Jamie Dimon, chairman and chief executive officer of JPMorgan Chase & Co. (JPM), said the bank probably won’t keep mortgages on its books under a plan requiring the largest lenders to hold extra capital.
The proposal will distort U.S. markets, what consumers pay for credit and the types of risk banks would be willing to retain on their balance sheets, Dimon said today at a Sanford C. Bernstein & Co. investor conference in New York.
“It’s got consequences that I don’t think they’ve really thought about,” Dimon said of regulators.
Central bankers and financial supervisors worldwide are devising capital, liquidity and risk-management standards for banks, known as Basel III. The Basel Committee on Banking Supervision, named for the city where its meetings are held, is considering forcing so-called global systemically important financial institutions to hold capital buffers equaling as much as 3 percent of risk-weighted assets, people familiar with the negotiations said in March.
As many as 26 institutions may need to raise their minimum capital, Tim Ryan, chief executive officer of the Global Financial Markets Association, an industry group, said in a memo sent to board members.
JPMorgan, the most profitable U.S. bank, won’t make “an adequate return” on certain products under the proposed rules and reduce portfolio assets, including mortgages, that require higher levels of capital, Dimon said.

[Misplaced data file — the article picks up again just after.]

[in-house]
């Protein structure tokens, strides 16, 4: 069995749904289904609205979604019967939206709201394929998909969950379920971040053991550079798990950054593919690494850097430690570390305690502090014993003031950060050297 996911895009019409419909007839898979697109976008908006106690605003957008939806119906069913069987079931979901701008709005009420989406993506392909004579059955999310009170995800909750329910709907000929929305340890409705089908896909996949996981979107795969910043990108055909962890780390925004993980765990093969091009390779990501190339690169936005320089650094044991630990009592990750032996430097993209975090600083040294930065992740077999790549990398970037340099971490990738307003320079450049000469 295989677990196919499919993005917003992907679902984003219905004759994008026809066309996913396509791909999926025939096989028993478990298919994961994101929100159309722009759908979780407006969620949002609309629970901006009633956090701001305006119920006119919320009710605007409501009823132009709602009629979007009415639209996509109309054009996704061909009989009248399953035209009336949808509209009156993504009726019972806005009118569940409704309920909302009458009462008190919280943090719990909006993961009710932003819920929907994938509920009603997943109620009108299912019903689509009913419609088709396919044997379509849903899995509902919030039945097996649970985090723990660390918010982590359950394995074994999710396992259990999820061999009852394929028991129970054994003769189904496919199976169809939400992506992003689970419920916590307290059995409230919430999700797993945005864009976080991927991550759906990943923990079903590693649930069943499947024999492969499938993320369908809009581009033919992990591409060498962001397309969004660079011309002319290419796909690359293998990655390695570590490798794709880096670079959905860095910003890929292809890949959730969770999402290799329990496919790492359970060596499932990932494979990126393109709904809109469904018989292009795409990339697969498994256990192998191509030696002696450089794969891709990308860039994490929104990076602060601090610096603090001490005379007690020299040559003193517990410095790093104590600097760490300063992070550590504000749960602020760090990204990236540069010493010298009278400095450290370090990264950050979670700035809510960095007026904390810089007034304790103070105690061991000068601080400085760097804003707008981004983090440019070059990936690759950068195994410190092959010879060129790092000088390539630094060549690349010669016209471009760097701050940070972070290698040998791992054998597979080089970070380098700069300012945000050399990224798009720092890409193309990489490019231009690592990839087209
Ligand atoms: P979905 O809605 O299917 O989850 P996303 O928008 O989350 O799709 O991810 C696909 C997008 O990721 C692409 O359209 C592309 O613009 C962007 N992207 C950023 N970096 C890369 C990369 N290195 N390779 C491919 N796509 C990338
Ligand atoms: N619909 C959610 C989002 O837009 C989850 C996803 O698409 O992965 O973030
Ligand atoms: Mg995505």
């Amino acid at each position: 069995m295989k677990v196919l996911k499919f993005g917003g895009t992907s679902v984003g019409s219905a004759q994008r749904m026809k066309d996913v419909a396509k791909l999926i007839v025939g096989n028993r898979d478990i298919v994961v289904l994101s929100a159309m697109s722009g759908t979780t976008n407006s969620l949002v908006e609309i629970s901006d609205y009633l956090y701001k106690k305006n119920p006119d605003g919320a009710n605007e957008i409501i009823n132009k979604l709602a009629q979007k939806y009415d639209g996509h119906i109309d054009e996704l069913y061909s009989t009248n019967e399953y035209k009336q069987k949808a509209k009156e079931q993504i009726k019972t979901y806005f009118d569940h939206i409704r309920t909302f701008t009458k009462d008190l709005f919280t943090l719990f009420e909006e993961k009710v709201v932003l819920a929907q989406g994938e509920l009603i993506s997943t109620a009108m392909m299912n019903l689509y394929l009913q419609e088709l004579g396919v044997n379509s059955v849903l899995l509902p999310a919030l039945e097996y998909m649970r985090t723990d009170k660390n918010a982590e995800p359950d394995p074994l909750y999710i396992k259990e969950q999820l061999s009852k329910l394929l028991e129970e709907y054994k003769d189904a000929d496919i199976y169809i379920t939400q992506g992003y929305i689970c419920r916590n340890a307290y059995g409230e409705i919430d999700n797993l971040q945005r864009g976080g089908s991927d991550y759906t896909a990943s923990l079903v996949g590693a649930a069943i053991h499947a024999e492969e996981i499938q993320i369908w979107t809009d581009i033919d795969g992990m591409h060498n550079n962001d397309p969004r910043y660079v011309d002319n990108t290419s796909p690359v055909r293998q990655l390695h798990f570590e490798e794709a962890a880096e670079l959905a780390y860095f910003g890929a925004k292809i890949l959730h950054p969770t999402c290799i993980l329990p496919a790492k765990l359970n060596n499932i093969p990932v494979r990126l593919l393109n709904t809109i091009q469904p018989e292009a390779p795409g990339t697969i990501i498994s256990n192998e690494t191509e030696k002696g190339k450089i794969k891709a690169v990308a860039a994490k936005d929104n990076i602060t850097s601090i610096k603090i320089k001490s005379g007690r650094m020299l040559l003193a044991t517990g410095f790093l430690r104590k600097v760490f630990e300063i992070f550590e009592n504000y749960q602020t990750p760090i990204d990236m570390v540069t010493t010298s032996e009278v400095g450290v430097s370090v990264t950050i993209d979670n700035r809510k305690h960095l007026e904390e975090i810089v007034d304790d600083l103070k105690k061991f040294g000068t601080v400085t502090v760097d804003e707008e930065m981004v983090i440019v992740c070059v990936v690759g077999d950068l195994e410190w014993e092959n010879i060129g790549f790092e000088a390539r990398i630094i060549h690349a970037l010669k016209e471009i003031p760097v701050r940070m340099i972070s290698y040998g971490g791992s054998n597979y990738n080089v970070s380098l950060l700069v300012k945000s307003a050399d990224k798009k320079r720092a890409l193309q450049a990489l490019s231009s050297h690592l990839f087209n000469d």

“Why would we own mortgages if you can own them at 7 percent capital and I have to own them at 10 percent?” Dimon said. The bank will still originate mortgages, “I just don’t own them,” he said.
The plan also may distort the market favorably for JPMorgan as its borrowing costs probably will decrease and deposits may climb compared with less-capitalized competitors, he said.
The proposal may disadvantage U.S. banks that compete globally, as Dimon said he’s heard that Japan, China and India may be excluded from the rules, giving banks based in those countries a competitive edge.
“We have to make sure we protect our company from a playing field which is really tilted against JPMorgan being a global competitor,” Dimon said. “Over the long run, there are some minuses and pluses for having a lot of capital and being a global” systemically important financial institution, he said.
Bank officials last year agreed to more than double the minimum common equity requirement for lenders to 4.5 percent from 2 percent of assets weighted for risk.
Banks also will be asked to maintain a “capital conservation” buffer of as much as 2.5 percent common equity in periods of “excess credit growth,” bringing total common equity requirements to as high as 7 percent of assets weighted for risk. The capital buffer for systemically important firms would come on top of this new standard.
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